Finding France is what I do; finding France is what I enjoy, wherever I happen to be. In France, even in touristy areas like Paris or Nice, I look for my France, and I find her if I am lucky: I remember feelings or experiences I once knew before relocating to the United States so many years ago. I catch fleeting moments when I recognize a sound, a smell, or spot a scene I used to take for granted when I walked French streets on my way to school, to work, or while running errands. In the United States, where I live, finding France can be a lot of fun, especially when I travel to another city, or another state. This does not mean I don’t enjoy new locales for what they are, of course, and I love researching, learning and exploring. Still, I manage a community of francophiles in social media, and I have this blog, where many expect to read about France and all things French: Finding France is what I do, including in the city I live in, Seattle.
Pike Place Market: My favorite corner in Seattle
One of the oldest Farmers’ markets in the United States, Pike Place Market opened in 1907, thrived through the first half of the 20th century, then almost disappeared in the 1960s until it got rescued by the city and her people. Today, the market appeals to locals and visitors alike. During the summer months, when cruise ships heading to Alaska dock along the waterfront, wise ones stop by early in the day, or stay away altogether on weekend afternoons to avoid crowds. As a French native, I enjoy visiting Pike Place Market because it reminds me, un peu, of Europe. Like many North American markets, however, it is different from its European counterparts: Half of the stalls sell food, fresh produce, and flowers; the other half specializes in local crafts and other items popular with tourists. One thing is for certain: The market’s neighborhood changes throughout the day, the week, and the seasons. It is a wonderful place to people-watch, as illustrated in this article I published a few years ago. If you have never been there, voilà a few iconic sights:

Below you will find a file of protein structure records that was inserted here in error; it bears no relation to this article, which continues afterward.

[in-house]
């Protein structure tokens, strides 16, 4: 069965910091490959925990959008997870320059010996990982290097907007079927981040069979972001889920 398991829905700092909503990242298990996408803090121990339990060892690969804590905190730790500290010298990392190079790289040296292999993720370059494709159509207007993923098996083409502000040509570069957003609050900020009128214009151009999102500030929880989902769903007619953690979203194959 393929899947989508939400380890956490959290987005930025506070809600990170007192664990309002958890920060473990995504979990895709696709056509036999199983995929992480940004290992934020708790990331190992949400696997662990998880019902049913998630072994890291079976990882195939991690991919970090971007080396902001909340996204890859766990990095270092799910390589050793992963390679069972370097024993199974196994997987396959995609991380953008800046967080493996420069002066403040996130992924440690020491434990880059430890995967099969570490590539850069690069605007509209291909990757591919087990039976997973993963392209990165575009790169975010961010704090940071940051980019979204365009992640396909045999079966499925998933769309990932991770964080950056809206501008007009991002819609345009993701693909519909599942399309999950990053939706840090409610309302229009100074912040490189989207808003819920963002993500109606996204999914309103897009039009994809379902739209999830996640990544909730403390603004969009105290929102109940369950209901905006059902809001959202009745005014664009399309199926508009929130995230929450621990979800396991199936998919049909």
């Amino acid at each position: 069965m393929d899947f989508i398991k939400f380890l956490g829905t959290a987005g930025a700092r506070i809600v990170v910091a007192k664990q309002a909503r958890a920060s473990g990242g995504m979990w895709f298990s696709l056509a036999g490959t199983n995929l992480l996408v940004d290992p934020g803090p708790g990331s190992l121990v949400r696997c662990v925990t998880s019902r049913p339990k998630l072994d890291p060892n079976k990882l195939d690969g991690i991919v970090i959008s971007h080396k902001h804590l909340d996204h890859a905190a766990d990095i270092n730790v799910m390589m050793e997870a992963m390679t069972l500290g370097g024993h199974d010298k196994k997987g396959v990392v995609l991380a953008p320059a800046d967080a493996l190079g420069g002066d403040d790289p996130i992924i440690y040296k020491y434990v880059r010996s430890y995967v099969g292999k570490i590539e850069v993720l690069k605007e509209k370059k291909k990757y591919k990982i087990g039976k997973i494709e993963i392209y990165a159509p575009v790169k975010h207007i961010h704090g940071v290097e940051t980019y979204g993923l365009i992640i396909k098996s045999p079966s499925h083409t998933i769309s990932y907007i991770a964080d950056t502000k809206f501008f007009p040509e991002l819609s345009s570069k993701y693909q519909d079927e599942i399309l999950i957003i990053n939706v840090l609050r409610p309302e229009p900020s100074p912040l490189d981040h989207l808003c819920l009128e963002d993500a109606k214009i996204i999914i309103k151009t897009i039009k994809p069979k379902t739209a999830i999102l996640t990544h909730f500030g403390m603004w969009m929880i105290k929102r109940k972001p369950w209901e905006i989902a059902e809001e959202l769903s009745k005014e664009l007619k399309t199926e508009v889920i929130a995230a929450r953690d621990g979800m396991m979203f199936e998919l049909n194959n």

In the belly of Pike Place Market
My favorite section in the old market is underground. It’s a great spot to beat tourist crowds that tend to congregate in the upper level where fresh produce and flowers are displayed. At Pike Place Market, (and in many other places,) it pays to venture below the surface, to scratch the attractive, colorful veneer of the stalls at street level, and go deep in the belly of the beast. There, time has stopped. Gentrification and globalization have not yet taken hold. The old wooden stairs have seen it all, and whether approaching the visit from below (going upstairs from Western avenue,) or from above, off 1st avenue, many surprises await.
There are stores down below that may have been around at the turn of the 20th century after Pike Place Market opened. The Market’s belly is one of these places where you think: “If these walls could talk...” There are intriguing smells. The old wooden floors creak at times, as the sound of footsteps echoes along the long corridors early in the morning. Checking out window displays – we, French, love our lèche-vitrine – offers a chance to travel back in time.
Pike Place Market: A French hub